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Brazzil - Technology - August 2004

Embraer, a Brazilian Shining Example

Government administrations in Brazil need to get rid of the habit
of destroying what their predecessors started, changing names
and ideas of projects every time power changes hands. They need
to learn that only through decades of continuity successful
projects, which will make the nation proud, can be carried out.

Cristovam Buarque


Picture Nothing exemplifies the Brazilian potential better than the aviation industry, the production and exports of airplanes. Embraer, an example of success of the nation's economy, is proof that our potential rests in investing in education.

It symbolizes a modern Brazil, one which is successful in international biddings in the most sophisticated field of industrial production. Above all, Embraer is the product of investment in education, science, and technology, and not in the economy.

Embraer grew from investments of successive government administrations in the Aeronautics Technological Institute (ITA) and the Aeronautics Technology Center (CTA).

Way before investing in the production plant itself, Brazil began preparing the engineers and technicians that the industry would require. Embraer would be a mere assembly line without an aviation engineering school and an aviation technology research center.

But the company also would not exist had other five conditions not been fulfilled.

First, if project ITA and CTA suffered any interruption during the changing of guards at the government level. It took decades of careful consolidation, carried forward by the nation's aviation industry, with the backing from one government administration after another, an unwritten pact among all parties in power since the 1950s.

Second, research and education probably wouldn't have turned into industrial achievements had they been modeled after what takes place on most of the country's university training and research grounds: a frightened and biased attitude towards the industrial production process. Thanks to the aviation industry's pragmatic foresight, the development in engineering opened the door to technology.

Third, this same technology, despite its practicality, would have been forgotten on drawing boards and academic publications, or made available to foreign companies, had the government not created Embraer.

The private sector wouldn't have had means or interest, financial resources or entrepreneurial motivation, to transform research and education into an aviation industry. The power and resources of—again—successive government administrations were essential for Embraer to thrive in Brazil.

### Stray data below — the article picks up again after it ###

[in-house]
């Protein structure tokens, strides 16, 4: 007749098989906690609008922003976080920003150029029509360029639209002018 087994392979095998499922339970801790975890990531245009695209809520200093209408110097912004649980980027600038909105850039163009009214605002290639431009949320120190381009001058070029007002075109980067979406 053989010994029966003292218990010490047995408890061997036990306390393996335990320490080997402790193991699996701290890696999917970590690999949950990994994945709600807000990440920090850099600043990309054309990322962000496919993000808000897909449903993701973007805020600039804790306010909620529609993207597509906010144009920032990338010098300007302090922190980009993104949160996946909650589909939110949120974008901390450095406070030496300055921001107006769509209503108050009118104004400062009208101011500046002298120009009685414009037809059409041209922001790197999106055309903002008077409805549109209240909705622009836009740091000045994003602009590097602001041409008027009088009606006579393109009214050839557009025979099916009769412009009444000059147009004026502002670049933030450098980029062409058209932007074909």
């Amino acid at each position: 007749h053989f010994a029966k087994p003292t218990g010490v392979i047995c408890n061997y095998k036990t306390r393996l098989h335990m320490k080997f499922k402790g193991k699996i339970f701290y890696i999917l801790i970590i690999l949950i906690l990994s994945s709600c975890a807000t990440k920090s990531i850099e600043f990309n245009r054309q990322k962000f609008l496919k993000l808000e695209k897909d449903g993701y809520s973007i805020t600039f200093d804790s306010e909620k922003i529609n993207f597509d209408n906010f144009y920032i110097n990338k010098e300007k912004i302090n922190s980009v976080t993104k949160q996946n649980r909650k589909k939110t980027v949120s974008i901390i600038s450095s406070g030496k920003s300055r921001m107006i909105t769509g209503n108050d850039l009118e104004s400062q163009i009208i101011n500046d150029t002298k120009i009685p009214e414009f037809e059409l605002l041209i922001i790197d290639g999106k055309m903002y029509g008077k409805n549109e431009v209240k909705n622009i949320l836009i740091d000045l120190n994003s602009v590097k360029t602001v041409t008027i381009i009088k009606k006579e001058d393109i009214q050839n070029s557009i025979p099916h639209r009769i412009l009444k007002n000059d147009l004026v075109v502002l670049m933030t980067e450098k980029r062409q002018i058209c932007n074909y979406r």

Fourth, the state company Embraer would have remained a local business had it not been privatized. It's a logic matter, not a paradox—Embraer wouldn't have existed had it not been a state company, and it wouldn't have reached such heights had it remained state run.

Privatization became crucial to provide the necessary dynamics for efficiency in production, to seek partnerships, and compete in the bidding world.

Fifth, even as a private entity, Embraer would not have attained its current position in the world market had the Brazilian government, via BNDES (National Bank for Development), not maintained the course of support, just as European, Canadian, Russian, and American companies receive help from their governments, by way of access to financing at subsidized interest rates or incentives for equipment acquisition.

These five prerequisites are an example for Brazil to overcome several misconceptions: that education is a social expense, and not an investment in the future of the nation, including the economy; that the country's universities should fear partnering with the industrial sector; that state companies are a backward move to be avoided; and that privatizations mean giving away the nation's assets.

Embraer is an industrial example, but it can represent more than that: it can be a conceptual model of a new project for Brazil, without mistaken beliefs and with principles—most importantly, prioritizing education, valuing what is Brazilian, and the combined role of State and private sector.

But, ultimately, government administrations need to get rid of the habit of destroying what their predecessors started, changing names and ideas of projects every time power changes hands.

They need to learn that only through decades of continuity, in the hands of different administrations, can successful projects—that will make the nation proud—be carried out.

Cristovam Buarque - cristovam@senador.gov.br - has a Ph.D. in economics. He is a PT Senator for the Federal District and was Governor of the Federal District (1995-98) and Minister of Education (2003-04).
Translated from the Portuguese by Eduardo Assumpção de Queiroz. He is a freelance translator, with a degree in Business and almost 20 years of experience working in the fields of economics, communications, social and political sciences, and sports. He lives in Boca Raton, Florida. His email: eaqus@adelphia.net.

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